MANCHESTER: England know another sluggish start to a Test campaign could prove costly as they go in search of a first series win over Pakistan in a decade.
Wednesday sees an intriguing three-match contest get underway with the first Test at Old Trafford.
And while England can point to recent series victories over most of their rivals, their last such success against Pakistan was back in 2010.
That campaign, however, was overshadowed by a ‘spot-fixing’ scandal at Lord’s which led to bans and jail terms for then Pakistan captain Salman Butt as well as pacemen Mohammad Asif and Mohammad Amir.
England have lost the first Test in eight of their last 10 series —including during last month’s 2-1 win over the West Indies that marked international cricket’s return from the novel coronavirus (Covid-19) lockdown.
Home side will assess whether Stokes is fit to bowl
Both of Pakistan’s past two series in England — 2016 and 2018 — ended in draws, which should encourage the tourists this time even though they go into the first Test on the back of just a couple of intra-squad warm-up fixtures compared to their ‘match-hardened’ hosts.
“We’ve had good preparations and team bonding,” said Pakistan head coach Misbah-ul-Haq.
“Still we feel there is always a slight nervousness when you just play Test cricket after a long, long time [away],” he added ahead of his side’s first Test in six months. “We’re aware that England have a slight advantage, but if we’re alert and go 100% in the first Test, that’s the only way we can beat England … otherwise we will find ourselves in difficulty.”
England, meanwhile, will assess whether Ben Stokes is fit to bowl before naming their team for the series opener.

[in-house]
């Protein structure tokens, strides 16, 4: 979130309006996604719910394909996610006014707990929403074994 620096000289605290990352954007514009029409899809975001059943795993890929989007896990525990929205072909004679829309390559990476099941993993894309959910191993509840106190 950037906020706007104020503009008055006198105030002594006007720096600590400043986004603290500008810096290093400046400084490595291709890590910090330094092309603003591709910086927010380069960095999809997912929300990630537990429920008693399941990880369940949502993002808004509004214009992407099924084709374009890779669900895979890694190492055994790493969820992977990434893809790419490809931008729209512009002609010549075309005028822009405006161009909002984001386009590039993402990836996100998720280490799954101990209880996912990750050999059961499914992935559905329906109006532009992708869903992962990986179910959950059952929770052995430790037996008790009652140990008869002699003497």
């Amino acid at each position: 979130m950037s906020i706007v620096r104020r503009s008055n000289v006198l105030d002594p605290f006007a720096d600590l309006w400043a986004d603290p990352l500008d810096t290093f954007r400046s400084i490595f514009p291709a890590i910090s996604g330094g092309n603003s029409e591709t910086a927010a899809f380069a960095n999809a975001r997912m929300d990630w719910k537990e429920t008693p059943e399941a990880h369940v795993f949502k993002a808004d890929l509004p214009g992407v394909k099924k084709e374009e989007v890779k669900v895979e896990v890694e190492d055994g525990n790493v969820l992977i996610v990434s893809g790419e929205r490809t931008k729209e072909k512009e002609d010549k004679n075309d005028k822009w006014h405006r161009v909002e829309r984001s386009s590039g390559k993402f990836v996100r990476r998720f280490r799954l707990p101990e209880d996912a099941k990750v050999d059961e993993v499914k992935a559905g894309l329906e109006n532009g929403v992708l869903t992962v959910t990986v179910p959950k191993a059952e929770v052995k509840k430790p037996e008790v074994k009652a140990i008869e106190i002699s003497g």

Stokes played as a specialist batsman in the series-sealing win over West Indies last month with a quad injury preventing him from bowling.
Captain Joe Root said a decision is likely to made on Wednesday morning.
Stokes bowled at training on Monday but rain in Manchester meant he was unable to do the same on Tuesday.
“We still need to know a little bit more about where Ben’s at. Unfortunately because of the weather [on Tuesday] he wasn’t able to bowl outside so we will probably have to wait on that throughout tonight and make a decision in the morning,” Root told reporters. “Ben is so committed to the team that he will always put his body on the line but the more he has played the more mature he has got.
“He has got better at understanding there are limitations to what he can do sometimes — even though those limitations are further for him than a lot of other players.
“He knows how important he is within our group. He is getting better at looking after himself and it is important we look after him as well.
“What we have got with this squad of players is a number of different options we can go down. We have everything to cover the conditions and the pitch. Whatever that throws at us, we think we will have an answer.”